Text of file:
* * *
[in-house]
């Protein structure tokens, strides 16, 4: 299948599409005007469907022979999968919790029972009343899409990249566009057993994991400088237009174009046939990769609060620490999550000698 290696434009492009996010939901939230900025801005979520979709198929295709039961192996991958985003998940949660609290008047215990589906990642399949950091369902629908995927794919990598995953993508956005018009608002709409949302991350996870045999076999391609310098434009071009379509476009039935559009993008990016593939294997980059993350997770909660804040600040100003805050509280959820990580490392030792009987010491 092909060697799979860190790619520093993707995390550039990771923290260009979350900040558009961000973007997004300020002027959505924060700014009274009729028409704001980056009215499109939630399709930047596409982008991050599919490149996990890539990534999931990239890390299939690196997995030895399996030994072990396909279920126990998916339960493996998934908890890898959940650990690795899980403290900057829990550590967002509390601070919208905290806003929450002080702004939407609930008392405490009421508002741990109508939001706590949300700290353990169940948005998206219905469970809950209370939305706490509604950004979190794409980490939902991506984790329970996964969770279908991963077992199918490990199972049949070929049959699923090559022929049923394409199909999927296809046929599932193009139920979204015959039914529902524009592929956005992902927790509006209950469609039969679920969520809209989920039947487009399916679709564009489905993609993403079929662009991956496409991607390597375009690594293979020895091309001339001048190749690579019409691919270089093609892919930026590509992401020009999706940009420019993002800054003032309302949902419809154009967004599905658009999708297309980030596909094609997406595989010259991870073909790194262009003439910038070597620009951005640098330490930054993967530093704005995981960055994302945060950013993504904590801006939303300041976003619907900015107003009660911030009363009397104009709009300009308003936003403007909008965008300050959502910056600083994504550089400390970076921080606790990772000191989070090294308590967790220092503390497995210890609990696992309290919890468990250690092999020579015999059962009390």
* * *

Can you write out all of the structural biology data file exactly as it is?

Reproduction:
[in-house]
């Protein structure tokens, strides 16, 4: 299948599409005007469907022979999968919790029972009343899409990249566009057993994991400088237009174009046939990769609060620490999550000698 290696434009492009996010939901939230900025801005979520979709198929295709039961192996991958985003998940949660609290008047215990589906990642399949950091369902629908995927794919990598995953993508956005018009608002709409949302991350996870045999076999391609310098434009071009379509476009039935559009993008990016593939294997980059993350997770909660804040600040100003805050509280959820990580490392030792009987010491 092909060697799979860190790619520093993707995390550039990771923290260009979350900040558009961000973007997004300020002027959505924060700014009274009729028409704001980056009215499109939630399709930047596409982008991050599919490149996990890539990534999931990239890390299939690196997995030895399996030994072990396909279920126990998916339960493996998934908890890898959940650990690795899980403290900057829990550590967002509390601070919208905290806003929450002080702004939407609930008392405490009421508002741990109508939001706590949300700290353990169940948005998206219905469970809950209370939305706490509604950004979190794409980490939902991506984790329970996964969770279908991963077992199918490990199972049949070929049959699923090559022929049923394409199909999927296809046929599932193009139920979204015959039914529902524009592929956005992902927790509006209950469609039969679920969520809209989920039947487009399916679709564009489905993609993403079929662009991956496409991607390597375009690594293979020895091309001339001048190749690579019409691919270089093609892919930026590509992401020009999706940009420019993002800054003032309302949902419809154009967004599905658009999708297309980030596909094609997406595989010259991870073909790194262009003439910038070597620009951005640098330490930054993967530093704005995981960055994302945060950013993504904590801006939303300041976003619907900015107003009660911030009363009397104009709009300009308003936003403007909008965008300050959502910056600083994504550089400390970076921080606790990772000191989070090294308590967790220092503390497995210890609990696992309290919890468990250690092999020579015999059962009390």